You Can Now Buy Furniture From The World’s Best Restaurant

Noma’s tables and plates will definitely make your food taste better.


Until recently, Noma was the foodies’ equivalent of heaven. The restaurant, located in a former whaling depot in Copenhagen, was named best in the world in 2010, 2011, 2012, and 2014 and remained a culinary landmark until it shuttered in 2016. Now, the auction house Wright is selling off the famed restaurant’s gorgeous furniture, decor, and dishware–but it’ll cost you. One small dinner table is listed at $2,000 to $3,000, and a large custom family-style table from the restaurant’s main dining room is estimated to go for $10,000 to $15,000.


KBH (Københavns Møbelsnedkeri), custom dining table from the private dining room, Denmark, 2010. [Photo: Ditte Isager/Courtesy of Wright]
Many of the pieces were designed by the firm Space Copenhagen, which did Noma’s interiors from 2003 to its stunning update in 2012. Niels O. Møller’s chairs in the main dining room were smoked and sandblasted individually, making them almost look like they’re made of coal. Wooden chairs, going for between $9,000 and $12,000 for a set of 10, were designed by Hans J. Wegner for the restaurant’s private dining room. This is classic Nordic design–simple lines, muted colors, exquisite materials–making them the ideal complement to head chef René Redzepi’s new Nordic cooking, which featured the likes of pickled and smoked quail’s egg, dehydrated scallops with squid ink, and a cod roe sandwich with thin pieces of duck skin instead of bread.

The dishes alone are enough to inspire any amateur cook to greatness–and perhaps to venture out into the forest and do a little foraging, just like Redzepi is famous for doing. The father-son duo Aage and Kasper Würtz shaped and glazed the ceramic plates and bowls by hand. The stoneware, mottled with deep blues, blacks, and beiges, have their own random patterns, managing to look both one-of-a-kind and wholly consistent with Noma’s aesthetic. Noma began using the studio’s dishes in 2006 and they’ve come to symbolize a kind of artistry–both culinary and ceramic–that has organic, rough edges with contemporary sophistication.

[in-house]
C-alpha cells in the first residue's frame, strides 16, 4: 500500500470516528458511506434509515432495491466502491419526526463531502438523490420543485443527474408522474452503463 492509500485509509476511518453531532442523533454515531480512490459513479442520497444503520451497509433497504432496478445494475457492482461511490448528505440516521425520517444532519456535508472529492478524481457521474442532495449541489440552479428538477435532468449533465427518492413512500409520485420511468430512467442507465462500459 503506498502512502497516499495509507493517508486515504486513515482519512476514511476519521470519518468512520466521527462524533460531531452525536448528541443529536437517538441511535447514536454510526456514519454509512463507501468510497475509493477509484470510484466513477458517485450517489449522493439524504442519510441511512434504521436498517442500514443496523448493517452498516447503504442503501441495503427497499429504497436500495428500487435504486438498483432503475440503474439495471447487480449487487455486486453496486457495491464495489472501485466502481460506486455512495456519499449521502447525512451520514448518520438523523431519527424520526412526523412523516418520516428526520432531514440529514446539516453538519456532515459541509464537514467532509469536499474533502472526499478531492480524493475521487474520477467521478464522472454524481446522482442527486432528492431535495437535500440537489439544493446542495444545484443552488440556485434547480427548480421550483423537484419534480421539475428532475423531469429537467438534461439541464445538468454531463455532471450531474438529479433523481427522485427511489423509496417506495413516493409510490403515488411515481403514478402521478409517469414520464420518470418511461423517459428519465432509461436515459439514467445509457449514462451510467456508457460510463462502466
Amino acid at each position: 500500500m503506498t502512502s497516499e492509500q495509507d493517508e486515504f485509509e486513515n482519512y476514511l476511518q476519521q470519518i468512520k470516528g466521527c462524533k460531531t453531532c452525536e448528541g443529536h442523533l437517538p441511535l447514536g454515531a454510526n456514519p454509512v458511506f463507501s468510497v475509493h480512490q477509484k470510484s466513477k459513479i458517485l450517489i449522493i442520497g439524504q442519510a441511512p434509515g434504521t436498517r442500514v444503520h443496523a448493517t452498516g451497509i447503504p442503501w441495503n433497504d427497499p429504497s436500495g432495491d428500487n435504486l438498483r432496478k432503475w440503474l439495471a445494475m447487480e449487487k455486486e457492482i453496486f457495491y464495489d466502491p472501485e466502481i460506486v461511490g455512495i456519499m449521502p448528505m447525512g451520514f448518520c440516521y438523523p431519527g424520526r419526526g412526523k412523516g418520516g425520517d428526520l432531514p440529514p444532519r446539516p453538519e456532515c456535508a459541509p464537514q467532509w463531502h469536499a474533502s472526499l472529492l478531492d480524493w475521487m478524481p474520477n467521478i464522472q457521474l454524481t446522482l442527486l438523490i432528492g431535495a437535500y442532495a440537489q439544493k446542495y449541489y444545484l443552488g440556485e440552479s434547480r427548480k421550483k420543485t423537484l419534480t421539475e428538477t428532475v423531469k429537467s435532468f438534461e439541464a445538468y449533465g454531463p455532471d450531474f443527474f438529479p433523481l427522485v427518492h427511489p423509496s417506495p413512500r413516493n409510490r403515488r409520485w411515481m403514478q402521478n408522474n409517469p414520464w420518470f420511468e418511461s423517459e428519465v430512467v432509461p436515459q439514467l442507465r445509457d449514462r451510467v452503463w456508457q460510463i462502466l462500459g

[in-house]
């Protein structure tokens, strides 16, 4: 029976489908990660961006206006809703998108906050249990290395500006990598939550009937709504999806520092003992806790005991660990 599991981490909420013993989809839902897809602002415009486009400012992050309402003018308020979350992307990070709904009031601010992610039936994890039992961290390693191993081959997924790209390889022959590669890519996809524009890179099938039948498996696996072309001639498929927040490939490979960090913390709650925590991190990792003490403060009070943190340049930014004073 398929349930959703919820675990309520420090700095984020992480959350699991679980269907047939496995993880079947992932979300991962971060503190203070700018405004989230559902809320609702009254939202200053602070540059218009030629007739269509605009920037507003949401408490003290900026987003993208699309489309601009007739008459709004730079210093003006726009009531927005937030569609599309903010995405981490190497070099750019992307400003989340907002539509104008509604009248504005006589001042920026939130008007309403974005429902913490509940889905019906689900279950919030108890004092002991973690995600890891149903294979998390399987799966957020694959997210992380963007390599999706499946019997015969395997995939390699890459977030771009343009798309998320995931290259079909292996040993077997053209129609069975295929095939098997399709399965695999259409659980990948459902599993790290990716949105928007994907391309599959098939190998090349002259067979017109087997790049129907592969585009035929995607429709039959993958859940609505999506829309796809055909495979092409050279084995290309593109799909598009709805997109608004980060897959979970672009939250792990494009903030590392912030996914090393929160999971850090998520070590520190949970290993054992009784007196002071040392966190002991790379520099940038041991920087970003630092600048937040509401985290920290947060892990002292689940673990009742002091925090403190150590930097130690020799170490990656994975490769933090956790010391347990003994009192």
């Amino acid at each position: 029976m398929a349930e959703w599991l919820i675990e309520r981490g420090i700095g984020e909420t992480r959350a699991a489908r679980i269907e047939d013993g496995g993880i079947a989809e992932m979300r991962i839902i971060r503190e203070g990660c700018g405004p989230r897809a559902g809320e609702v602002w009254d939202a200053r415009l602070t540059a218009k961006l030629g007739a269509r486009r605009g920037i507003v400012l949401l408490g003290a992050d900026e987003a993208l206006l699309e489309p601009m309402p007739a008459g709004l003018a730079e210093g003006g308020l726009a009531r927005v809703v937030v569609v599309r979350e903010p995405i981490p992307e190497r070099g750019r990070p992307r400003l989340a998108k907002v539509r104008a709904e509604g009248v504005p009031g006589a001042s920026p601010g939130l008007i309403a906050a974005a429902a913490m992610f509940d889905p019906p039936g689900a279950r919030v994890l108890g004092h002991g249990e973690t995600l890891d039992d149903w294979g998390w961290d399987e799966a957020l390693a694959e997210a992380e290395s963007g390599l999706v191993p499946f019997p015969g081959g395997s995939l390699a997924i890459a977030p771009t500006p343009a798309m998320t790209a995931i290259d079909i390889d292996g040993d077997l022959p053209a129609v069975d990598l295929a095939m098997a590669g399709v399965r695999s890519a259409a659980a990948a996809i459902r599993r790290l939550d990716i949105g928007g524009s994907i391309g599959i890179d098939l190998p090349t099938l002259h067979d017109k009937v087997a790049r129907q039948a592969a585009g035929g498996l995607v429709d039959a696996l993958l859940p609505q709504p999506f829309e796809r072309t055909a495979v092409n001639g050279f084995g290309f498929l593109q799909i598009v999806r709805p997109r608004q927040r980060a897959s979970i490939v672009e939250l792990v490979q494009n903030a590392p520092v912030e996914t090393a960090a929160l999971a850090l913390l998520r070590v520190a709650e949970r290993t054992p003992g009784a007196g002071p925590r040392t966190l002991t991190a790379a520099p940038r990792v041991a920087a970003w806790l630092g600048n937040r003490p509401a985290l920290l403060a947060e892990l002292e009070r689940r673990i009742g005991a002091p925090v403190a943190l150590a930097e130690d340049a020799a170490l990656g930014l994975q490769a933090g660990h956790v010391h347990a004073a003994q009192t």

One pair of pale speckled plates, up for auction for an estimated $150 to $200, were used for one of Redzepi’s infamously complex dishes called The Snowman, which featured vinegar meringue, carrot sorbet, sea buckthorn mousse, and yogurt glaze.

Aage and Kasper Würtz, bowls, set of four. [Photo: Ditte Isager/Courtesy of Wright]
All these magnificent pieces are available because Noma officially closed at the end of 2016. Redzepi has announced that the restaurant will be reincarnated in a new location in Copenhagen, with a new culinary concept centered around an urban farm. Noma 2.0 is slated to open in January of 2018.

“So here we are, waiting anxiously to see what happens next,” writes the influential food critic and writer Chris Ying in the auction’s catalog. “The legacy of the old Noma is etched into the memories of the people who were there and the artifacts that remain from that old whaling building.”

The auction starts on November 2 at 8 a.m. Eastern time.

About the author

Katharine Schwab is the deputy editor of Fast Company's technology section. Email her at and follow her on Twitter @kschwabable